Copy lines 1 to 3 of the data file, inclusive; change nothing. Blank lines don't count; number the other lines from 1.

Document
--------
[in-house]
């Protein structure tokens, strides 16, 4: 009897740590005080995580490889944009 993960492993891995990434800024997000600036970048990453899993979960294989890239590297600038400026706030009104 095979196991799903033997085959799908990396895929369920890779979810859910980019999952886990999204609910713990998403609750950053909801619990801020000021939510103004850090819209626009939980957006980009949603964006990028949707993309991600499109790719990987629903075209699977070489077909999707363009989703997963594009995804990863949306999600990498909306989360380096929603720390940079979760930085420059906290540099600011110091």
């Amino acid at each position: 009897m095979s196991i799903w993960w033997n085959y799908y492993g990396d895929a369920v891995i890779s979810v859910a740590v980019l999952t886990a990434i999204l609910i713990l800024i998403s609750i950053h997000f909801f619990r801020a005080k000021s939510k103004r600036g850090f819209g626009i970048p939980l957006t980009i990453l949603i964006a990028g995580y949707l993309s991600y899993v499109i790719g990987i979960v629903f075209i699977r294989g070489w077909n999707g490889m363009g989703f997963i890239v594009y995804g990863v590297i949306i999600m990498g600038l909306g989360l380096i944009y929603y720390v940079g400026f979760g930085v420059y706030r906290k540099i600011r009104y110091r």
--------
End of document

[in-house]
């Protein structure tokens, strides 16, 4: 009897740590005080995580490889944009 993960492993891995990434800024997000600036970048990453899993979960294989890239590297600038400026706030009104 095979196991799903033997085959799908990396895929369920890779979810859910980019999952886990999204609910713990998403609750950053909801619990801020000021939510103004850090819209626009939980957006980009949603964006990028949707993309991600499109790719990987629903075209699977070489077909999707363009989703997963594009995804990863949306999600990498909306989360380096929603720390940079979760930085420059906290540099600011110091």
């Amino acid at each position: 009897m095979s196991i799903w993960w033997n085959y799908y492993g990396d895929a369920v891995i890779s979810v859910a740590v980019l999952t886990a990434i999204l609910i713990l800024i998403s609750i950053h997000f909801f619990r801020a005080k000021s939510k103004r600036g850090f819209g626009i970048p939980l957006t980009i990453l949603i964006a990028g995580y949707l993309s991600y899993v499109i790719g990987i979960v629903f075209i699977r294989g070489w077909n999707g490889m363009g989703f997963i890239v594009y995804g990863v590297i949306i999600m990498g600038l909306g989360l380096i944009y929603y720390v940079g400026f979760g930085v420059y706030r906290k540099i600011r009104y110091r």